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Heart Disease and Social Security Disability

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Heart Disease related image Photo: Getty Images

Despite efforts to educate people regarding cardiovascular and other heart-related diseases and conditions, risk factors, and preventive lifestyle changes, heart disease is still the number one killer in the United States.

While the goal is obviously to prevent heart disease from happening in the first place, many people continue to suffer premature death from heart disease, and others are left disabled as a result of their heart-related conditions.

Unfortunately, some people with heart disease are impacted to the point that even the simplest daily tasks may become seemingly insurmountable obstacles. This interferes with their quality of life and sometimes leaves the heart patients unable to work.

What do you do when you find yourself suddenly unable to work due to heart disease? Many who find themselves permanently unable to do the work they’ve done in the past seek financial relief from the Social Security Administration (SSA) in the form of Social Security Disability Insurance, also referred to as SSD or SSDI.

SSD is a monthly benefit providing the disabled worker money to purchase necessities such as food, clothing, or shelter while they are unable to work. It’s important to note that SSD benefits do not replace the income that you had when you were able to work. Depending on what you made before, SSD pays between 30 and 59 percent of your former income.

Applying for SSD can be time-consuming and onerous. In addition to completing an application, applicants must provide information regarding discharge from military services, W-2 forms, tax returns, social security numbers and bank information.

Applicants must also provide additional documentation such as medical records, including dates of all treatments and treatment providers, all medications and dates of tests. They must also provide information on all jobs held for the past five years and any worker compensation claims.

Heart-related illnesses fall under the category of “cardiovascular system”, which includes such conditions as chronic heart failure, cardiomyopathy, ischemic heart disease, etc. Qualifying for benefits can be complex. Applicants must demonstrate they’re unable to perform tasks that are normally required for their job and prove they’re earning less than $1,000 per month.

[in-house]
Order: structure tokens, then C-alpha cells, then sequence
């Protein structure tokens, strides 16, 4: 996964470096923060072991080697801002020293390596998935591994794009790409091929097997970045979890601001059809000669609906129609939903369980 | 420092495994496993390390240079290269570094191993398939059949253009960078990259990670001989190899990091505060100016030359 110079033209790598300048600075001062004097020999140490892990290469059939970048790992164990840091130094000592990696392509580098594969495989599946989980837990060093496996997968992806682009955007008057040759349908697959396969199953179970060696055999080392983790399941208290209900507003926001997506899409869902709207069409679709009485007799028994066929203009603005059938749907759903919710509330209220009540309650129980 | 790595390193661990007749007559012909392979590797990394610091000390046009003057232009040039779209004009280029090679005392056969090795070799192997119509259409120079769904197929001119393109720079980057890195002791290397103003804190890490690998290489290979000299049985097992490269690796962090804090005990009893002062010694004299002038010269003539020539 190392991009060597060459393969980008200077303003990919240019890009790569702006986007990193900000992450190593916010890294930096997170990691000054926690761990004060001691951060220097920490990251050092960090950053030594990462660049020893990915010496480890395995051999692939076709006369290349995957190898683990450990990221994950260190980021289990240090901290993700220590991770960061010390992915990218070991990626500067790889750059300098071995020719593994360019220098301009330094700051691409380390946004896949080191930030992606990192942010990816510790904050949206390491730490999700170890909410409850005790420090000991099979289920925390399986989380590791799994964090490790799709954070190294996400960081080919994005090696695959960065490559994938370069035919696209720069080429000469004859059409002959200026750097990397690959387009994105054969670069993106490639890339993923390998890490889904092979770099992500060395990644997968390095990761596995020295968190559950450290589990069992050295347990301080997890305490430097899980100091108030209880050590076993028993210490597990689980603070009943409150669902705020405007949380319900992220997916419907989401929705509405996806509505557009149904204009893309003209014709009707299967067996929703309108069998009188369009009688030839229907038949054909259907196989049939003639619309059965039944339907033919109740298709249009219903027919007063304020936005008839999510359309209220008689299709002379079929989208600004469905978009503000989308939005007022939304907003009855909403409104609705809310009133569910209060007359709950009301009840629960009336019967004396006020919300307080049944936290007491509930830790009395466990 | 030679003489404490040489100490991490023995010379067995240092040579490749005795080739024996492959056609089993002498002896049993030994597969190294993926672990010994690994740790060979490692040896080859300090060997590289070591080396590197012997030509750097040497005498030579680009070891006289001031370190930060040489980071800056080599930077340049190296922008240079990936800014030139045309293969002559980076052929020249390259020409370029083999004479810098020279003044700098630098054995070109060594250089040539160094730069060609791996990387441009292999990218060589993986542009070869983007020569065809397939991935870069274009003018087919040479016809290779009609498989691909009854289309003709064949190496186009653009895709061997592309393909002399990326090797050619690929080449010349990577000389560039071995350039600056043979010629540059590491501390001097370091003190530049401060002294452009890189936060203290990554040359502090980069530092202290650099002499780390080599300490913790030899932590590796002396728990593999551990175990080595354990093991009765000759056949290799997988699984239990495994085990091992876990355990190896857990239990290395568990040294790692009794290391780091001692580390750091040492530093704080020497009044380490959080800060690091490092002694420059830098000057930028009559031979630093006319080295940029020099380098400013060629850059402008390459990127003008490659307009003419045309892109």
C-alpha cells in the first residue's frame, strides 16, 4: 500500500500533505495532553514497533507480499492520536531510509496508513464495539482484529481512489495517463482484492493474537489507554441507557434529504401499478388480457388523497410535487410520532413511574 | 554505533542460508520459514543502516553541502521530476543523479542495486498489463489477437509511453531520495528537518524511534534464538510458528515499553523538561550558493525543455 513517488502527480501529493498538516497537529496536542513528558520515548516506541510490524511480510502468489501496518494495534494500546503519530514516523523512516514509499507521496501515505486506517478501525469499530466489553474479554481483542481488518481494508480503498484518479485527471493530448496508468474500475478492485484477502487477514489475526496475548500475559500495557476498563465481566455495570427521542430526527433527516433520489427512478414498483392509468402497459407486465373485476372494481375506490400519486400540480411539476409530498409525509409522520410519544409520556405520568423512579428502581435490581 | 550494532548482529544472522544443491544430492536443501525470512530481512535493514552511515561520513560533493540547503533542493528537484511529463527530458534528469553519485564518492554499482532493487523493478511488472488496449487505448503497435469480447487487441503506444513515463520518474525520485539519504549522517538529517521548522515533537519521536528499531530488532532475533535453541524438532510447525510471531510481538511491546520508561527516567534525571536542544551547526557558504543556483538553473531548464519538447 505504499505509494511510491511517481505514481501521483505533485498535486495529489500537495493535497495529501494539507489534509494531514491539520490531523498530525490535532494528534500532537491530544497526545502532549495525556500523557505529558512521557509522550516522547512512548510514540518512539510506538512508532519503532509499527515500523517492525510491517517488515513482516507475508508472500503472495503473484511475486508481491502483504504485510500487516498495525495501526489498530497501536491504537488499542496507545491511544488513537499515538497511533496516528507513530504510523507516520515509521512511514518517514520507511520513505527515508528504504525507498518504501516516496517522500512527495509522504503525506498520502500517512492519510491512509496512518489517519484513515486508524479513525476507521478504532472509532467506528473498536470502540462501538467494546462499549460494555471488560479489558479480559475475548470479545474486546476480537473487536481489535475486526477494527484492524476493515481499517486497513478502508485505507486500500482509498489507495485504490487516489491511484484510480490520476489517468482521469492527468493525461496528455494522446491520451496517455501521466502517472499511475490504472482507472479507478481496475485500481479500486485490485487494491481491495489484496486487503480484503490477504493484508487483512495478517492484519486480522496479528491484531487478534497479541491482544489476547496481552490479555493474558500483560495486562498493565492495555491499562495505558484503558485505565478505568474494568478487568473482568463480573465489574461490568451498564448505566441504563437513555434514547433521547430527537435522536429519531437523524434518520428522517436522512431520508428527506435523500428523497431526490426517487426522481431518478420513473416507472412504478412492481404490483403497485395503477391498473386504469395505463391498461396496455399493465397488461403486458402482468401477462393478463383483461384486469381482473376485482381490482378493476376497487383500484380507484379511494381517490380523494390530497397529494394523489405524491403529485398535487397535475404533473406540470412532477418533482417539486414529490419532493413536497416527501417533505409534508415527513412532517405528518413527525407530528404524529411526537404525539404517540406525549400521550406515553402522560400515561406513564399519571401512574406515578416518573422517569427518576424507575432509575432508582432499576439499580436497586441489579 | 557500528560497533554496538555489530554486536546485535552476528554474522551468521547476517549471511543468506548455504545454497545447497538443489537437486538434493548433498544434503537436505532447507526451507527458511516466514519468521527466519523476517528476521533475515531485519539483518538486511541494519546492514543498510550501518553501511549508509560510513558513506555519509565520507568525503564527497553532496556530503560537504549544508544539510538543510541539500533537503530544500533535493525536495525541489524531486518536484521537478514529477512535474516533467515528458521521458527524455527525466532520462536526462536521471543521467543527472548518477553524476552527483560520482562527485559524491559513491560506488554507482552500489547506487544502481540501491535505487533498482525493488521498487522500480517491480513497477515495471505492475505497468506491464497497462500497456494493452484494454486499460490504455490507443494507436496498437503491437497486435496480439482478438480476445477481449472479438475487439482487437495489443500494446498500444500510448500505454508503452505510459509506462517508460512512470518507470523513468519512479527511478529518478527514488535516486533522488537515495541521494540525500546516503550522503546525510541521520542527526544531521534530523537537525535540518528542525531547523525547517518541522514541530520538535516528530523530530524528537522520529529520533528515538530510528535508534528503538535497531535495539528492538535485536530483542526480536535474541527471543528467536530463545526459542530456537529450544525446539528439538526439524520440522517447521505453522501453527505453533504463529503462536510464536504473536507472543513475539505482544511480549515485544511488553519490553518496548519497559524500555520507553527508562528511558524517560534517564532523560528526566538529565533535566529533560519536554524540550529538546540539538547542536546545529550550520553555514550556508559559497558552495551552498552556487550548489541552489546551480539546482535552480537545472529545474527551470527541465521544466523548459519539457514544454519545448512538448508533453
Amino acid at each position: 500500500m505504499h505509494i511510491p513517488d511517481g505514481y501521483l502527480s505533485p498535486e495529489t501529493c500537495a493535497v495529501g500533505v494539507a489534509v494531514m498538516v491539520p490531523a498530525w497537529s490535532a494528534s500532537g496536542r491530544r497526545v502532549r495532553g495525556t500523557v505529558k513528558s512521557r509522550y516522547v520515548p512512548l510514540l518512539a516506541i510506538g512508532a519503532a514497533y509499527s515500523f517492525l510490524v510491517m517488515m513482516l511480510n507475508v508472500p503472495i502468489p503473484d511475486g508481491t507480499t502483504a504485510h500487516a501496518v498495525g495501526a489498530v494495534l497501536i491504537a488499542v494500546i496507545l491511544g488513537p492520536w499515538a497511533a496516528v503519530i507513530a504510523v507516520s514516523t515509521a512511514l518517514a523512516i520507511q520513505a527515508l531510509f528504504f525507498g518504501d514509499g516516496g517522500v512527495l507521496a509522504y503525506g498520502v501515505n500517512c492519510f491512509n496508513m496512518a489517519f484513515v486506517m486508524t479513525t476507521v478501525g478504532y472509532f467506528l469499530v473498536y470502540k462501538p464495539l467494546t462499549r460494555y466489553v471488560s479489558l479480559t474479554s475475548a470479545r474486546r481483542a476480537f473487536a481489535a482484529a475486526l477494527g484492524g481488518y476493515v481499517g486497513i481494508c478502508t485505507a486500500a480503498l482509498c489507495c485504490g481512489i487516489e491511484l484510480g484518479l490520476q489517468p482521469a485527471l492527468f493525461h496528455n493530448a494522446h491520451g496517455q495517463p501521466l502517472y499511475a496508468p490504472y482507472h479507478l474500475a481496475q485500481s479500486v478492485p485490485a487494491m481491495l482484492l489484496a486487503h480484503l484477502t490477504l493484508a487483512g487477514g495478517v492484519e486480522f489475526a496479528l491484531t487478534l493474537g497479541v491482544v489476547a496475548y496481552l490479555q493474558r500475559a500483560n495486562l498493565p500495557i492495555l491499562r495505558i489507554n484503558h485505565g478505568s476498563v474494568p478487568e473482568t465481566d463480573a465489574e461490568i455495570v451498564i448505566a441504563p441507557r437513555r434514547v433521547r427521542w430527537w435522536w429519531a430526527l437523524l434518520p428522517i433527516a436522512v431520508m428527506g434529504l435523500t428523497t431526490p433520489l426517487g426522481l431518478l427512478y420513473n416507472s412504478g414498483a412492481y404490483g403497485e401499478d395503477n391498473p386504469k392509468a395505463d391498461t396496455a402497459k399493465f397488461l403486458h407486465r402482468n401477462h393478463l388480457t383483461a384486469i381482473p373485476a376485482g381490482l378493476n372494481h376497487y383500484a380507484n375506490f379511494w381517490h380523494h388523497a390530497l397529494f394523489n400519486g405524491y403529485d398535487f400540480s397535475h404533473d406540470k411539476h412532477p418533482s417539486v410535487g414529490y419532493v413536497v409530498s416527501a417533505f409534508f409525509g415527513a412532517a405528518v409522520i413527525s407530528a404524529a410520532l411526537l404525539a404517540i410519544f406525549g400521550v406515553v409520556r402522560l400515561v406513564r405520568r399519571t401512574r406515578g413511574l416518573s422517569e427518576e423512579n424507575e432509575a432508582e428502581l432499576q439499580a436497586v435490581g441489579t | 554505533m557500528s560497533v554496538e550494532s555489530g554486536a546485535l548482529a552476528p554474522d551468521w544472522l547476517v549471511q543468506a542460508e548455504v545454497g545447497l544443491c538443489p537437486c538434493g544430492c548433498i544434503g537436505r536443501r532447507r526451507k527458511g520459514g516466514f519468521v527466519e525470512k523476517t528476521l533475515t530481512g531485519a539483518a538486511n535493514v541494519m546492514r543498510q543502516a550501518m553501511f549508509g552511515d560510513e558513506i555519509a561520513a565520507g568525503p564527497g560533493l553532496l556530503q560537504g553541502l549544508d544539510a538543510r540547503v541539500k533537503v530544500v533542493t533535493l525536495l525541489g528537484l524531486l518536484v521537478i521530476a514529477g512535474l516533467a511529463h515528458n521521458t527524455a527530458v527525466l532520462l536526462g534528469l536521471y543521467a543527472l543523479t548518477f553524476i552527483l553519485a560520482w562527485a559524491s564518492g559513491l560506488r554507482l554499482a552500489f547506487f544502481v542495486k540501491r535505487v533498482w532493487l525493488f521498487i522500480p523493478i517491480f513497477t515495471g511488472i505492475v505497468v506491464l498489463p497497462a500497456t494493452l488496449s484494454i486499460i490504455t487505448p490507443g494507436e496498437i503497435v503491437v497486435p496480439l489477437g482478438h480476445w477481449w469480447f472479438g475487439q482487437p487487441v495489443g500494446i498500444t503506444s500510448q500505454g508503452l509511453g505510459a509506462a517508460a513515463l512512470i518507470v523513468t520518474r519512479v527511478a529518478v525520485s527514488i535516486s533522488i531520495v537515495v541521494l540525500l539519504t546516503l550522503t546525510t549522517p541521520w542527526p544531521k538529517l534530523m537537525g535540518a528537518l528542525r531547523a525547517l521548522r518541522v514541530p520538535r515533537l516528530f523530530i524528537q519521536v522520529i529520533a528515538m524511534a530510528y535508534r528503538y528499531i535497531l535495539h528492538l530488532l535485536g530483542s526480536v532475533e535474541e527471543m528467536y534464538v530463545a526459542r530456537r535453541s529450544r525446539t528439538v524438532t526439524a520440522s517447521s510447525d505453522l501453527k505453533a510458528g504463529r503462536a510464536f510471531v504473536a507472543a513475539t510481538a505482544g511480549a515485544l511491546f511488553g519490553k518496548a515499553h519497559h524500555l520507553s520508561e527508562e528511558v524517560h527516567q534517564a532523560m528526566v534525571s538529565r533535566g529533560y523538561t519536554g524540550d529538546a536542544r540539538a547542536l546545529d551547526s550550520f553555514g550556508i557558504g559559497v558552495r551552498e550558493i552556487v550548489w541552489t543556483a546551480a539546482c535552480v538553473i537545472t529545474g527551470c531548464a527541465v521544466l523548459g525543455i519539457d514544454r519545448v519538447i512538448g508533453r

The SSA reviews the jobs that they’ve held in the past, their education, age and the severity of their heart disease. SSA also determines whether or not the applicants are unable to do work, or if heart disease has rendered them unable to do the type of work they have done before.

Eventually, a disability index is assigned. Even if the applicant is approved for benefits, there is still a six month waiting period before they can receive the benefits. According to the SSA office, if applicants receive approval to receive benefits in January, they shouldn’t expect to receive any money until August because they pay on a one month delay.

The process may get easier for people suffering from cardiovascular-related conditions. The SSA is considering adding heart disease to the list of conditions that qualify for a “Compassionate Allowance” or CAL. The CAL is a way to ease the disability-determining process because the diseases and conditions on the CAL list are so severe that the disability standard is considered met. Typically, the CAL list includes conditions such as Amyotrophic Lateral Sclerosis (ALS), acute leukemia, numerous cancers and other conditions.

Public outreach hearings were held in February to provide input regarding whether or not cardiovascular disease (or at least some cardiovascular conditions) should be added to the CAL list. In addition to the results of the public hearings, the SSA will seek input from the medical and scientific communities, internal information and comments from the SSA and Disability Determination Service, and research and input from the National Institutes of Health. Approval for inclusion on the CAL list will benefit those disabled due to cardiovascular disease, enabling them to navigate the application process more easily and obtain benefits sooner.


Heart Disease and Social Security Disability Insurance, Allsup, Inc., 17 Jul 2011, http://www.allsup.com/about-ssdi/ssdi-guidelines-by-disability/heart-disease.aspx
Compassionate Allowances, Social Security Administration, 12 Jul 2011, http://www.ssa.gov/compassionateallowances/

William C. Babut, P.C., SSD Compassionate Allowance for Heart Disease on the Horizon?, 17 Jul 2011, US Politics, http://uspolitics.einnews.com/247pr/224530

Frequently Asked Questions, Social Security Administration, http://ssa-custhelp.ssa.gov/app/answers/list/session/L3RpbWUvMTMxMTAwMTA4My9zaWQvWXhUX2Fpems%3D/c/105,142

Compassionate Allowances, Social Security Administration, 12 July 2011, http://www.ssa.gov/compassionateallowances/

Reviewed July 19, 2011
by Michele Blacksberg R.N.
Edited by Shannon Koehle

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We value and respect our HERWriters' experiences, but everyone is different. Many of our writers are speaking from personal experience, and what's worked for them may not work for you. Their articles are not a substitute for medical advice, although we hope you can gain knowledge from their insight.

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